Neuraxial analgesia provides effective pain relief during labor. However, it is unclear whether neuraxial analgesia prevalence differs across US hospitals. Our aim was to assess hospital variation in neuraxial analgesia prevalence in California.


A retrospective cross-sectional study analyzed birthing patients who underwent labor in 200 California hospitals from 2016 to 2020. The primary exposure was the delivery hospital. The outcomes were hospital neuraxial analgesia prevalence and between-hospital variability, before and after adjustment for patient and hospital factors. Median odds ratio and intraclass correlation coefficients (ICC) quantified between-hospital variability. The median odds ratio estimated the odds of a patient receiving neuraxial analgesia when moving between hospitals. The ICC quantified the proportion of the total variance in neuraxial analgesia use due to variation between hospitals.


Among 1,510,750 patients who underwent labor, 1,040, 483 (68.9%) received neuraxial analgesia. Both unadjusted and adjusted hospital prevalence exhibited a skewed distribution characterized by a long-left tail. The unadjusted and adjusted prevalence at the 1 st percentile were 5.4% and 6.0%; 5 th percentile were 21.0% and 21.2%; 50 th percentile were 70.6% and 70.7%; 95 th percentile were 75.8% and 76.6%; and 99 th percentile were 75.9% and 78.6%. The adjusted median odds ratio (2.3; 95% CI, 2.1 – 2.5) indicated a substantially increased odds of a patient receiving neuraxial analgesia if they moved from a hospital with a lower to higher odds of neuraxial analgesia. The hospital explained only a moderate portion of the overall variability in neuraxial analgesia (ICC=19.1%; 95% CI, 18.8 – 20.5%).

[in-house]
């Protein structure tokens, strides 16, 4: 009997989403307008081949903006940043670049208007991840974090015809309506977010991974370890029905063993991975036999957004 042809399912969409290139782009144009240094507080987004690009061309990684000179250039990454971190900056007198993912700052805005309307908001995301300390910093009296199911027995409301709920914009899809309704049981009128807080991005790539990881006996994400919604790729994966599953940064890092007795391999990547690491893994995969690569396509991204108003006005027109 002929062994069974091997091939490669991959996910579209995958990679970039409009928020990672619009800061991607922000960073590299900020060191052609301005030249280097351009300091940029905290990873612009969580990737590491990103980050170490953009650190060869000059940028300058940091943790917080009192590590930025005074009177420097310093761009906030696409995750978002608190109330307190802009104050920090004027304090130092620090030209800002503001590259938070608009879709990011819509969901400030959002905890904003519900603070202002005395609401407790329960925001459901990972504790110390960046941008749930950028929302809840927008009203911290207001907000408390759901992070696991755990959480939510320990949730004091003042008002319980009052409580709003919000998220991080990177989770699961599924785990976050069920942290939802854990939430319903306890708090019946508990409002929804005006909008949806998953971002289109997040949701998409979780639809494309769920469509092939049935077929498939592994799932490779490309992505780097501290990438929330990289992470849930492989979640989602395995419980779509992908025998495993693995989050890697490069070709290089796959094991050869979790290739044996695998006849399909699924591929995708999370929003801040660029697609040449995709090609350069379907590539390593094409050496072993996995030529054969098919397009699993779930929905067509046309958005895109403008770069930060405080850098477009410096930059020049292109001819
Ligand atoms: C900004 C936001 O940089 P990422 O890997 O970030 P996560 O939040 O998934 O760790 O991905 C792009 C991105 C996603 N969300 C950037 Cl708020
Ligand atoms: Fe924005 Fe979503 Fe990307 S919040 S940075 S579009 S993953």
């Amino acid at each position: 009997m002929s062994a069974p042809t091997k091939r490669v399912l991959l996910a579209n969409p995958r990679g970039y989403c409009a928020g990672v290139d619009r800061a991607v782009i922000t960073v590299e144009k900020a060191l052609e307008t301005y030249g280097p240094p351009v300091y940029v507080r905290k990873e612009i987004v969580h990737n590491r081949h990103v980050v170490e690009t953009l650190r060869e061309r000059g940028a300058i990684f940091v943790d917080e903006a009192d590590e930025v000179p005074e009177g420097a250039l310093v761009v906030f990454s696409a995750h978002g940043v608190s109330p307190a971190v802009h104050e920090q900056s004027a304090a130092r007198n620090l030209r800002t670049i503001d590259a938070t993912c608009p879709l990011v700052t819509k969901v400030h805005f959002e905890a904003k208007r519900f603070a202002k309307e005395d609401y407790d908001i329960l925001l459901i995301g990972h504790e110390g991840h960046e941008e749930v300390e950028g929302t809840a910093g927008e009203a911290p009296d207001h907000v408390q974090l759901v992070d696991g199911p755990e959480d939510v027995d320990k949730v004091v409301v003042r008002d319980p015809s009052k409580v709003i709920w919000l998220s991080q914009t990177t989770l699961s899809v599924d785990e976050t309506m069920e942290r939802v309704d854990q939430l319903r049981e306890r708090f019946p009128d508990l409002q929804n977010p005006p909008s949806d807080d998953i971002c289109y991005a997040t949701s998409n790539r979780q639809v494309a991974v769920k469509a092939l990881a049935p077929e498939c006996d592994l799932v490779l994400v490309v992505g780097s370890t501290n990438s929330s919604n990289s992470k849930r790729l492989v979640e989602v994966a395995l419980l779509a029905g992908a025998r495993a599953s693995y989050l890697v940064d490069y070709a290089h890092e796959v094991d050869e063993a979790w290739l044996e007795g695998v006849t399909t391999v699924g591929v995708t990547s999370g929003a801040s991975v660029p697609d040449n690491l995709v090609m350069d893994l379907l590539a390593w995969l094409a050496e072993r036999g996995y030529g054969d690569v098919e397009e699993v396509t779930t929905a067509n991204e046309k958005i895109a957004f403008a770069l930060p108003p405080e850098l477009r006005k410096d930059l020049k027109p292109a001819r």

A long left tail in the distribution and wide variation exist in the neuraxial analgesia prevalence across California hospitals, not explained by patient and hospital factors. Addressing the low prevalence among hospitals in the left tail requires exploration of the interplay between patient preferences, staffing availability, and care providers’ attitudes towards neuraxial analgesia.